Making equitable investments in educational and child care programs to help Oregon children recover from challenges of the COVID-19 pandemic
Salem, OR— Governor Kate Brown, Senate President Peter Courtney, and House Speaker Tina Kotek have unveiled a restorative $250 million Summer Learning and Child Care package to help students and children learn, thrive, and have fun this summer. Combined with up to about $75 million in federal funds, both in district matching funds and funding for the Employment-Related Day Care Program, as much as $325 million will be invested in summer learning and child care programs.
This past year, Oregon’s children have been burdened by the educational, social, emotional, and mental health impacts of a worldwide pandemic, months of comprehensive distance learning, and more. The Summer Learning and Child Care package will create grants for enrichment activities, academic support, child care and early learning programs. Investments will be made equitably for Oregon’s Black, Indigenous, Tribal, Latino, Latina, and Latinx, Pacific Islander, and children of color, who have borne the disproportionate impact of the last year’s challenges.
“The past year has been hard on Oregon kids and their caregivers––especially working mothers––in so many ways,” said Governor Brown. “As COVID-19 recedes from our communities, it’s time to bring back the summer enrichment programs that spark joy, foster creativity, and encourage healing for our children, who have persevered through adversities few generations have faced at their age. And, we must make sure families and children have equitable access to these programs, as we work to eliminate historic disparities that have been exacerbated during the pandemic.”
“With students getting back into the classroom this spring, we have to facilitate a fulfilling summer for kids and their parents,” said Speaker Kotek. “They are ready for it and they’ll need more available activities. We are stepping up to encourage schools and community groups to meet the need. The summer is coming, let’s get ready.”
“This is good news for students and families,” said President Courtney. “This has been a tough year. We need to get children back in classrooms, with their teachers and friends. We want young people to learn, get outside, and have fun this summer. The Legislature, working with the Governor, will make this happen.”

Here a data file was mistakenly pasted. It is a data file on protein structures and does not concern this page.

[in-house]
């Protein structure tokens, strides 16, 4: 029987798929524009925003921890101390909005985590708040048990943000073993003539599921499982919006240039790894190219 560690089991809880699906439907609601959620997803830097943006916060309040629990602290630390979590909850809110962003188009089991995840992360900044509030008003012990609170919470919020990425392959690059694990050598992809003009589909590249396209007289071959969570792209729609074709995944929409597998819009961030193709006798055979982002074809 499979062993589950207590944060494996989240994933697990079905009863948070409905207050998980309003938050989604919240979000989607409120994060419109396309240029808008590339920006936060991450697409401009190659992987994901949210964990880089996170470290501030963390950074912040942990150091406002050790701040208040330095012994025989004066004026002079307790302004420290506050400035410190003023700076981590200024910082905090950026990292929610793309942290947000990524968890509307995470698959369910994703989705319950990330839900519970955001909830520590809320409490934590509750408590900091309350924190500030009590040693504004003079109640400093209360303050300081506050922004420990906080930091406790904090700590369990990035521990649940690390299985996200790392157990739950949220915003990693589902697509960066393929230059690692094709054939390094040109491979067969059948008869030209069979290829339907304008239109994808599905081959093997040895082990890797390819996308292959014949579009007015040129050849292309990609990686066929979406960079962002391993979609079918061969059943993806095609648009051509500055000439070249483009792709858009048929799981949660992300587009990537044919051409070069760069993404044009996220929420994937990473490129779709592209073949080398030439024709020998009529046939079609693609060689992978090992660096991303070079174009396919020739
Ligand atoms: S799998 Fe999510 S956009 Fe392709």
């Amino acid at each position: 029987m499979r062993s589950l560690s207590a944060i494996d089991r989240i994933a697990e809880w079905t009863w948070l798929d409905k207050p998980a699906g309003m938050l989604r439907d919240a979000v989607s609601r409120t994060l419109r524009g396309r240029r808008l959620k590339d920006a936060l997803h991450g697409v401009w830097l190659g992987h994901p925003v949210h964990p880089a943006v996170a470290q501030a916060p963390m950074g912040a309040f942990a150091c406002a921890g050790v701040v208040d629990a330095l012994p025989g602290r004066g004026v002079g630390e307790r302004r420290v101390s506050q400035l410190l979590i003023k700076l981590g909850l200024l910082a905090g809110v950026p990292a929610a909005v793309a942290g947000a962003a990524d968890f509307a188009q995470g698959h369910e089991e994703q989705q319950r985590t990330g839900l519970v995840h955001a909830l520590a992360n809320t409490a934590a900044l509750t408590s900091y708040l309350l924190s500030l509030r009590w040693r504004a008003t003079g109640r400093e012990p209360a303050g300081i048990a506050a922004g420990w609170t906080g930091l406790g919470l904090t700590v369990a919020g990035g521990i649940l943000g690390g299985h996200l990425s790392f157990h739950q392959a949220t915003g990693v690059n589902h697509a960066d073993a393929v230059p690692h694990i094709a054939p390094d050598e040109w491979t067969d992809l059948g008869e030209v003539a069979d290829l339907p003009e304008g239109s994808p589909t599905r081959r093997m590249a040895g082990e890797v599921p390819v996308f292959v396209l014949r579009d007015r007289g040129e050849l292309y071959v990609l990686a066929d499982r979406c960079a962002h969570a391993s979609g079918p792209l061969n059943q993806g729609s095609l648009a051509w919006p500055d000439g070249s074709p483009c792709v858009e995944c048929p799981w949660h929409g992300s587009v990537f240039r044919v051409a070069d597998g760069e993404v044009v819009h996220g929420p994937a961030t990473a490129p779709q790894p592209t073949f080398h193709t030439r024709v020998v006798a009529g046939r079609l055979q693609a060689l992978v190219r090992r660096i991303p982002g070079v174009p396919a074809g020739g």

These summer learning programs invest in communities that have been marginalized by historical disinvestment and are disproportionately impacted by COVID-19. Student success is impacted both by what happens in school and by factors outside of school. The investments in the Summer Learning and Child Care package will help address both students’ academic needs and the critical social and emotional challenges brought about by the COVID-19 pandemic.
In rural and urban communities, students face challenges outside of school, access to stable housing, adequate medical and dental care, food insecurity, and exposure to violence. The impact of these challenges requires tailored programs that build trusting relationships, connection and care for children over the summer months, in the critical time between the end of this school year and the beginning of the next.
The Summer Learning and Child Care package makes five specific investments:
• Summer Enrichment and Academic Program Grants (K-8) – $90 million: These grants can be used by school districts and their partner organizations for a wide range of enrichment activities for all K-8 students. Activities can cover the entire spectrum of student interest for all age levels, including outdoor activities, performing arts, robotics, and other instructional activities. Programming may be inclusive of the enrichment, academic, and mental health support that students need. Culturally-specific and relevant opportunities must be offered to be inclusive of all children, including students who experience disability and those who do not speak English. Schools will be encouraged to partner with culturally-specific community organizations where they exist.
• Summer Academic Support Grants (High School) – $72 million: Comprehensive distance learning has created challenges for Oregon high school students, with a disproportionate impact on students of color. As schools work to mitigate the impacts of COVID-19 so every student is safe at school, there will be some logistical challenges to returning high school students to in-person instruction. In many districts, they may be among the last students to return to classrooms. These academic support grants will be available to school districts to participate in a summer school program to help high school students who have fallen behind in distance learning classes recover credits from the past school year. This summer programming may also be inclusive of enrichment and social-emotional support.
• Summer Activity Grants – $40 million: Grants for community organizations will be used to provide enrichment activities for students, such as day camps and park programs.
• School Child Care Grants – $30 million: These grants will be used by Title I elementary schools and Tribes to partner with community-based providers to provide wraparound child care services––including health and wellness, mental and behavioral health, and nutrition services––for K-8 students participating in summer enrichment and academic programming. The funds will prioritize low-income, working families.
• Early Learning Programs – $13 million: These resources will be used to help Early Learning Division grantees to continue providing their services to Oregon kids through the summer months. The programs include Oregon Pre-Kindergarten, Preschool Promise, and the Early Childhood Equity Fund.
Additional details on the Summer Learning and Child Care Package are available here .